Today, I received a message from Chitra V Ramani, Deputy City Editor of The Hindu, Bengaluru, asking “Have you seen this?”, with this photo attached:
‘Maggi in Soup Over Excess Lead, MSG’, it read. Some Maggi samples collected in Uttar Pradesh have been found to have 17 parts per million lead (the permissible limit is 0.01 ppm), and have also found added monosodium glutamate. Now the Lucknow FSDA (Food Safety and Drug Administration) is trying to cancel Maggi’s license and get Maggi samples from all over the country checked.
My question is, what’s the big deal? Alright, let’s say Maggi has lead and MSG. MSG is addictive and it makes you dumb. Lead can kill. Understandable. What if the tests are false and Maggi doesn’t have lead or MSG? Does that make Maggi good?
I have a Maggi story. Do you? I’m sure you do, everyone does. That’s how famous it was. Or is. I’m not sure.
The first time I cooked Maggi, I ended up burning it. And then eating it, because, well, it was Maggi after all. This hasn’t only happened to me – it runs in the family. Some others have burnt Maggi as well, so I can blame that on my genes.
Maggi’s Indian connection runs deep – it was born the same year we got Independence from British rule. For some years in my childhood, Maggi was a go-to snack when there was nothing else available at home, or when amma wasn’t around to cook us anything else and we were unwilling to wait for a few minutes for her to come.
2-minute noodles! Kids eat it all the time. Bachelors and bachelorettes swear by it – I know a number of my college mates did. “Chai aur Maggi bana doonga, aur kuch nahin aata”. Parents indulge in it with their kids. There are recipes and variations of recipes made with Maggi. In India, you don’t talk about noodles. You talk about Maggi.
Michael Snyder, in an article about how Maggi became India’s favourite comfort food, writes, ‘Maggi used to belong to the working woman and her brood of happy, hungry children (who in the early commercials are smiling aggressively and chanting for “Maggi Maggi Maggi” with frightening vehemence); today it is the staple of bachelors, college kids, and young professionals. They’re the Maggi kids all grown up. An acquaintance of mine working in an advertising firm recently tweeted: “If post 7 PM you walk into an ad agency and it doesn’t smell of Maggi you have probably not walked into an ad agency.”’
What’s the big deal, anyway?
Preservatives, artificial flavours, coloring agents, other chemicals – I haven’t read the list of ingredients on the packet, but I’m sure some of these are there. I don’t need to tell you what they do.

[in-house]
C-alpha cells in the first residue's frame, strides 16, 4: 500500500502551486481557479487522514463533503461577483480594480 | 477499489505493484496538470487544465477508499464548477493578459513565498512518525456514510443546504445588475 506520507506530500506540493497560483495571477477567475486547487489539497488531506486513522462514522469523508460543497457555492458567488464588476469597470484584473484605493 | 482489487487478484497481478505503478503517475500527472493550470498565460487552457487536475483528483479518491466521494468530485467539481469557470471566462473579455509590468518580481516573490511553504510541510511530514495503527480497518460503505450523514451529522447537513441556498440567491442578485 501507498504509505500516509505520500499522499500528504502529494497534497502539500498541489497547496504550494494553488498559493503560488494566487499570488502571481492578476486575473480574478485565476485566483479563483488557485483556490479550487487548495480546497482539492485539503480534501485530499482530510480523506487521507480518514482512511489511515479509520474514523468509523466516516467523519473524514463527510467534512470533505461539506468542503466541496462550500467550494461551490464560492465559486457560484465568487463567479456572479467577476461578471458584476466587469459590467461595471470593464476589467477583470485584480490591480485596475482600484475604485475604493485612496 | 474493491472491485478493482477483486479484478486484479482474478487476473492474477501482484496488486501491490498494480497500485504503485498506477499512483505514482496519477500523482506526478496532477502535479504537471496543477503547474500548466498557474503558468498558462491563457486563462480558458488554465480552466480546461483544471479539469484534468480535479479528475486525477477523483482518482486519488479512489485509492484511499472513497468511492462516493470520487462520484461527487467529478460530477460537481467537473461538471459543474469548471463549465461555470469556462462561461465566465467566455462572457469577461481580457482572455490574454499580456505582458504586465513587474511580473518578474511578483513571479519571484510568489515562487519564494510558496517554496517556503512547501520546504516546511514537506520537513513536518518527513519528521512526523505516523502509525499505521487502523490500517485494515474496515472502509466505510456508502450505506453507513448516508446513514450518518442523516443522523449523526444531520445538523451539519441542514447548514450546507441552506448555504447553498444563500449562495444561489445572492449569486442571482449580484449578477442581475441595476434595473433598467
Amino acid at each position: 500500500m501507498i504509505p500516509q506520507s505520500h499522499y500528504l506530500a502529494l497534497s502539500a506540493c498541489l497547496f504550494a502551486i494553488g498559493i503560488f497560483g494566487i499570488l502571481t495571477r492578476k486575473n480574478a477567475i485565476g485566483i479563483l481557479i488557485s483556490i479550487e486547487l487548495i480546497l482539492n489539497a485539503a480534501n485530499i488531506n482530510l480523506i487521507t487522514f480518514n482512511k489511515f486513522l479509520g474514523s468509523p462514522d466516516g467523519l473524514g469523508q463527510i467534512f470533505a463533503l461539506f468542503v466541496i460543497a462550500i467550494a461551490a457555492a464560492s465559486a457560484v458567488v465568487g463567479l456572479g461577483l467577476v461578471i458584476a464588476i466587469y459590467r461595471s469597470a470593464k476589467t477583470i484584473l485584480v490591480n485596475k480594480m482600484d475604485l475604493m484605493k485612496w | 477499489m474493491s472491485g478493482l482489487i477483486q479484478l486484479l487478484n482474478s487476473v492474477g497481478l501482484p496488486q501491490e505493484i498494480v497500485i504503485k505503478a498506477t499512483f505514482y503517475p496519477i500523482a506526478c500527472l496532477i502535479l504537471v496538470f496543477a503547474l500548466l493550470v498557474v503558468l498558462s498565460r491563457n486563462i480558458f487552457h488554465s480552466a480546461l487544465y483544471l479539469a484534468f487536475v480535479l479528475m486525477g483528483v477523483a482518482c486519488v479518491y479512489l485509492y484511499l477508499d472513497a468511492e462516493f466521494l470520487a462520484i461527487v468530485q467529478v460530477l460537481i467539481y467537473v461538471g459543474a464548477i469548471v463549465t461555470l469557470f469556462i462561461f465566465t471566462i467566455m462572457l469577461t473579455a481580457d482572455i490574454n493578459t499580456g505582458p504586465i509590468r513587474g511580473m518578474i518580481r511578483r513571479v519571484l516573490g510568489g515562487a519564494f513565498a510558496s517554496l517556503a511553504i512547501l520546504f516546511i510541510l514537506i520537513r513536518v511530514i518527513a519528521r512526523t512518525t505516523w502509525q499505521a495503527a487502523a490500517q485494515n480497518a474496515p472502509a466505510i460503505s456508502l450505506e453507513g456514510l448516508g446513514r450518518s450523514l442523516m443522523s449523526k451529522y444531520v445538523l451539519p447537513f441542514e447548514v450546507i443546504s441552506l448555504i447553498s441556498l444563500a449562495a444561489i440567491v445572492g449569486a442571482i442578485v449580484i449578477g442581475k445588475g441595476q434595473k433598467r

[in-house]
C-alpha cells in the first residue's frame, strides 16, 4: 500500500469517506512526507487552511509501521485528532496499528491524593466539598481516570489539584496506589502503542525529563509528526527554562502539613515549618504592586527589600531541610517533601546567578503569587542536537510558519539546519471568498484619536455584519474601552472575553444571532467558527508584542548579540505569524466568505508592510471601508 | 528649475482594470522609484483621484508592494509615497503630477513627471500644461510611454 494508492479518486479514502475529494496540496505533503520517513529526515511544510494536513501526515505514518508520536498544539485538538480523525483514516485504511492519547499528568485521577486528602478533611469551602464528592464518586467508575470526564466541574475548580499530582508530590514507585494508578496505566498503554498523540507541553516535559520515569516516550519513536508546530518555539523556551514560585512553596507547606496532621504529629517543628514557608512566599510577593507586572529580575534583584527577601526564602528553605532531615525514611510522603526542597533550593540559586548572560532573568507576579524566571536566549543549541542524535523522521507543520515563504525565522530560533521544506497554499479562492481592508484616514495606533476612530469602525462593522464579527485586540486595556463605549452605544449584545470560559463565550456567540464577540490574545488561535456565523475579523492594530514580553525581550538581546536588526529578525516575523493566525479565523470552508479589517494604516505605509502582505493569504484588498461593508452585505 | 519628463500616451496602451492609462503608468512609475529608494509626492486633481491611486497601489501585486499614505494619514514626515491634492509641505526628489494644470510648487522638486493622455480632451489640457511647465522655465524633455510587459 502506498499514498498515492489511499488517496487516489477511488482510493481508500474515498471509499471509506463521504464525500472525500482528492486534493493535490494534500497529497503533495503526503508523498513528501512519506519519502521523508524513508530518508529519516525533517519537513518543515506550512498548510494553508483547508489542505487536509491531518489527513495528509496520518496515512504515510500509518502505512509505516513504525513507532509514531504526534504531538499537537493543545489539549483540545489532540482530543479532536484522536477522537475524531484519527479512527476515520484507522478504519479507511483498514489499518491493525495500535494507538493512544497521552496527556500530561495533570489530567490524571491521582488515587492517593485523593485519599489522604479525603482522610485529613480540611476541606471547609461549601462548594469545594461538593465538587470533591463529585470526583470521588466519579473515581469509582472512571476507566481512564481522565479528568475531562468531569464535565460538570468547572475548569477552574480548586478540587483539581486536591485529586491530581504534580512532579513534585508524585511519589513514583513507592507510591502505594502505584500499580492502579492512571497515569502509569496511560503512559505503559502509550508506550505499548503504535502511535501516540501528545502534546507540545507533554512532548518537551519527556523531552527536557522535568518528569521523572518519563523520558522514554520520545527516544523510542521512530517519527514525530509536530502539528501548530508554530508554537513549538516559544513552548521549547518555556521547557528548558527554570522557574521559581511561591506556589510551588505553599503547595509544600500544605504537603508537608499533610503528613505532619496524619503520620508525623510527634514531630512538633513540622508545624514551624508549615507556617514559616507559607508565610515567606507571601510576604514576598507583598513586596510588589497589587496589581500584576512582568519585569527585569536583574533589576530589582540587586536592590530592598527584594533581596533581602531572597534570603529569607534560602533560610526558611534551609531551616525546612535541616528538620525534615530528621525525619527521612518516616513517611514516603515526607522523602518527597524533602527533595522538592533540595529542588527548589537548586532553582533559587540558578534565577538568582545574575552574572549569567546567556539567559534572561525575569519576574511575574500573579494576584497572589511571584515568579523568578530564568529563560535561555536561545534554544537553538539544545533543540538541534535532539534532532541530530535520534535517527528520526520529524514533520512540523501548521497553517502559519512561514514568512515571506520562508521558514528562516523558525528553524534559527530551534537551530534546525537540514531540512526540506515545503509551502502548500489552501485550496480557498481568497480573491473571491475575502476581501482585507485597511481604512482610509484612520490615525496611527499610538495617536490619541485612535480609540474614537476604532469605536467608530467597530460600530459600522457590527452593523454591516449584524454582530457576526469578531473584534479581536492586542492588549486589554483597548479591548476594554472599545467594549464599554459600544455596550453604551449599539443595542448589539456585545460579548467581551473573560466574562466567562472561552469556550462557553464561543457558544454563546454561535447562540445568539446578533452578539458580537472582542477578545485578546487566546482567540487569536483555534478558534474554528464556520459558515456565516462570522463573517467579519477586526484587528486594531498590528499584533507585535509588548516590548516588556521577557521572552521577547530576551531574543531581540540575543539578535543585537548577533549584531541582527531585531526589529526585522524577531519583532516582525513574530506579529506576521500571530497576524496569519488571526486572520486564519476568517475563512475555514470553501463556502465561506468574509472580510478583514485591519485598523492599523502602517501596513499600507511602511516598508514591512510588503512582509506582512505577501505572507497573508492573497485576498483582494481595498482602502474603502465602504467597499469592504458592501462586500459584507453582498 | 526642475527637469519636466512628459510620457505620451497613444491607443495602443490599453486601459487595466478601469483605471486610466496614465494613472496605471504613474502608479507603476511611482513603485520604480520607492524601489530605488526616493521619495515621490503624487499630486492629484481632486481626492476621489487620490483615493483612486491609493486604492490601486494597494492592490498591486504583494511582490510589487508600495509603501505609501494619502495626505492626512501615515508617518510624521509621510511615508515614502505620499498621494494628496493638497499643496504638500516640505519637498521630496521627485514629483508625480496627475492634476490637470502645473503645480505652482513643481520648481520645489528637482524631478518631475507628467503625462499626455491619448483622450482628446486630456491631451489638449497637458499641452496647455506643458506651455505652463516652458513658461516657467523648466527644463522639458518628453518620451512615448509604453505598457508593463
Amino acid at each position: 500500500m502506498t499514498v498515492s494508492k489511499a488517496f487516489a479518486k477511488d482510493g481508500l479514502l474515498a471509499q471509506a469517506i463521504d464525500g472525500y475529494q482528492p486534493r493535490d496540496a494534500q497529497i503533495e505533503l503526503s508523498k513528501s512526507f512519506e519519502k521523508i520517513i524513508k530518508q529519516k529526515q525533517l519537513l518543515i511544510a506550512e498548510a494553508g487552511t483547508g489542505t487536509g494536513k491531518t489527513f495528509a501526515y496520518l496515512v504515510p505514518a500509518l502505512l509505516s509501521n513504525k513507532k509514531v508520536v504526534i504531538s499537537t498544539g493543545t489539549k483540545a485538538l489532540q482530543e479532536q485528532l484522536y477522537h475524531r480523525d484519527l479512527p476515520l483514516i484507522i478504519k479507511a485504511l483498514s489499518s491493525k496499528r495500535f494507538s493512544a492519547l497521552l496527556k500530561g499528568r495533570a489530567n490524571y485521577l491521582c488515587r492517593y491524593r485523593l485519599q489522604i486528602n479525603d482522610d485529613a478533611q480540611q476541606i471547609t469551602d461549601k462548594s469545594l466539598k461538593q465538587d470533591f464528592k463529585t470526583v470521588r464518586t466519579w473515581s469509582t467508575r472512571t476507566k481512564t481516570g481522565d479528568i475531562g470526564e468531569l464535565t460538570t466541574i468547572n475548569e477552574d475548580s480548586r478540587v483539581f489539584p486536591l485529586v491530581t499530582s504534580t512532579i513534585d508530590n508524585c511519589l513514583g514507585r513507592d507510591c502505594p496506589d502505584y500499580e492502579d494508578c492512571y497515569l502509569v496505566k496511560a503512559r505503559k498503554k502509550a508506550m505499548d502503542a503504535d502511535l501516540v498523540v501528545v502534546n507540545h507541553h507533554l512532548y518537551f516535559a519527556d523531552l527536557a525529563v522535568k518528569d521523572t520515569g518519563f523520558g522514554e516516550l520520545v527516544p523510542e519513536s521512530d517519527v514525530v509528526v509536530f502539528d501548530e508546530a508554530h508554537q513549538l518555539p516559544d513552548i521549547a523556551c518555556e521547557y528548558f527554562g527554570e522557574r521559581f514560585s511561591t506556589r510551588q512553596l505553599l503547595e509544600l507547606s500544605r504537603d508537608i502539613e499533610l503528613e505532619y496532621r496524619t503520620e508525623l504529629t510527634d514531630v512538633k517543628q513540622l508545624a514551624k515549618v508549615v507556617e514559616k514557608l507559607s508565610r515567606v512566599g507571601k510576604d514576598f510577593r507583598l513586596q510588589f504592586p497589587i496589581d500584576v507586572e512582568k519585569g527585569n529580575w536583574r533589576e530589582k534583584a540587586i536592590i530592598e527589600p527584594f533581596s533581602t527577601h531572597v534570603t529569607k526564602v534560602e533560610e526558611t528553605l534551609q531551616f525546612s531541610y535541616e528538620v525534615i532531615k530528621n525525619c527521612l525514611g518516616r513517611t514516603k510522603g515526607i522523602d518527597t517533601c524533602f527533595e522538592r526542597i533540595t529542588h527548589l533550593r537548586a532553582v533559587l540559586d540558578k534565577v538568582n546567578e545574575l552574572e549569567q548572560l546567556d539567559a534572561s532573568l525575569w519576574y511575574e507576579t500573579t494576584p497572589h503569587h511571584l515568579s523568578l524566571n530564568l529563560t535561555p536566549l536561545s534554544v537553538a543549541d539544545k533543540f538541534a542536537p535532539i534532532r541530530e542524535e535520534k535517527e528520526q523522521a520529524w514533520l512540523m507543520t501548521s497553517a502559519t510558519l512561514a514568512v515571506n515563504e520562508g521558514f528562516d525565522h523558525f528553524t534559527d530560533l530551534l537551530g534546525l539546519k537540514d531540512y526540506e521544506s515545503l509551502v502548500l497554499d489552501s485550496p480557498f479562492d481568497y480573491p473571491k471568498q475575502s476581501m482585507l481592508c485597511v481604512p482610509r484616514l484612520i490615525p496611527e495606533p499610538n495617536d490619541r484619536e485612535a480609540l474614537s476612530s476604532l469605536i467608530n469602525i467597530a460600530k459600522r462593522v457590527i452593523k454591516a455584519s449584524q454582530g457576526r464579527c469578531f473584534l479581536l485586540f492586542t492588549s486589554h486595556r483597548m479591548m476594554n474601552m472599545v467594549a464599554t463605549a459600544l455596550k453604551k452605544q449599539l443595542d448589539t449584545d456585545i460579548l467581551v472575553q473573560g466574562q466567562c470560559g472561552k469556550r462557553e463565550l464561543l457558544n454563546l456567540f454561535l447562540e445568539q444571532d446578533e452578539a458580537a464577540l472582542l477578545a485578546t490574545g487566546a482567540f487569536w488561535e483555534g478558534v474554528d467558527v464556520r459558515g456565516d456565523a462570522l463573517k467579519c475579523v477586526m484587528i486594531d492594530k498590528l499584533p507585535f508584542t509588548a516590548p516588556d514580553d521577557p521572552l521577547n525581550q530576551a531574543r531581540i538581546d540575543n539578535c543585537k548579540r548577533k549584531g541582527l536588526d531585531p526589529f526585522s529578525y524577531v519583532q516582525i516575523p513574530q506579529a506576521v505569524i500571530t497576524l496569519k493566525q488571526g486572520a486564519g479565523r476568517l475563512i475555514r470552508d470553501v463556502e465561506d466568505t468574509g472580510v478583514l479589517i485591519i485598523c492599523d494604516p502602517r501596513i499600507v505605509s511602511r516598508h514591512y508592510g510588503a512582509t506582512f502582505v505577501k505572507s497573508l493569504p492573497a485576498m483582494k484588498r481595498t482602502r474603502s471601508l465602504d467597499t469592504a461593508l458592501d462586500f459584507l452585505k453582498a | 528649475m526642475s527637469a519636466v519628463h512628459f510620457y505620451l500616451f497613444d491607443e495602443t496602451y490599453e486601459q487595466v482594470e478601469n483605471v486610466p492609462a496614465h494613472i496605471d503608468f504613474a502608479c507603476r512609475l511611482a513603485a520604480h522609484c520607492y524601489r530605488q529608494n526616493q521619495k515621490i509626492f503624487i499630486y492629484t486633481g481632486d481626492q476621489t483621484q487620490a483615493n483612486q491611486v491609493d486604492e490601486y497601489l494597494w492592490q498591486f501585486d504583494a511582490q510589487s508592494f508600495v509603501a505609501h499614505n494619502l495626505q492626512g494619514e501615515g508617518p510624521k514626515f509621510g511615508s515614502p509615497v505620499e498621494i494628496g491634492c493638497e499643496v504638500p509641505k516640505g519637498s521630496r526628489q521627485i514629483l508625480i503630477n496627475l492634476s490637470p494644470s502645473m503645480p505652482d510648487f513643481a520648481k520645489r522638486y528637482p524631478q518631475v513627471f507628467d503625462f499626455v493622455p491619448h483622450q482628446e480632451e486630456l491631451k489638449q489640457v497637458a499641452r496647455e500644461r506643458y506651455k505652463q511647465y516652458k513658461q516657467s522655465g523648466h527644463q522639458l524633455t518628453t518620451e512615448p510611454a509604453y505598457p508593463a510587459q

Refined Wheat Noodles. This tells me three things: Processed. Grain-based. Wheat-based.
It’s highly processed. have you noticed how a lot of the processed food we eat is termed ‘refined’? ‘Refined’ has a nice ring to it, doesn’t it? What it actually means is something a lot worse, unfortunately. Anyway, Maggi has largely switched to whole wheat noodles today, so let’s move on.
Our race began getting into health issues on a large scale in the Neolithic era, about 12,000 years ago, incidentally, when we shifted from a fruit-based diet to a grain-based diet. Anemia, tooth decay, infectious diseases – our average height even reduced by 4 inches. Enough said.
Wheat. You must already be well-educated about how half of America is now allergic to it. If not, watch the documentary Wheatlessness. Did you know wheat is addictive? Neither did I, until a few years back.
Worse than all these is the fact that it is just blank calories dressed up to taste like something amazing.
The fact that almost the entire country has fallen into its trap, to such an extent that people will defend it almost with their lives.
The fact that you can find Maggi in every locality of every city and every market in every village in the country from the Himalayas to the desert to the coastal lines of India, but you’d be hard pressed to find an orange or a bunch of grapes to eat.
The problem isn’t Maggi. If not Maggi, we’d obsess about a Boogie or a Woogie. The problem is, you think you like it. I challenge you – right now, go buy a packet of Maggi and a ripe mango. Cook the maggi in whatever way you want. Close you eyes, put a mouthful of Maggi in your mouth, chew it and enjoy the taste for as long as you can. Now bite into the mango and enjoy the taste for as long as you can. See the difference?
That’s what I’m talking about.
To wake up to more truths like this one, to fall in love with real food again, to learn about food that tastes amazing and heals at the same time, join us for a workshop on Natural Diet.
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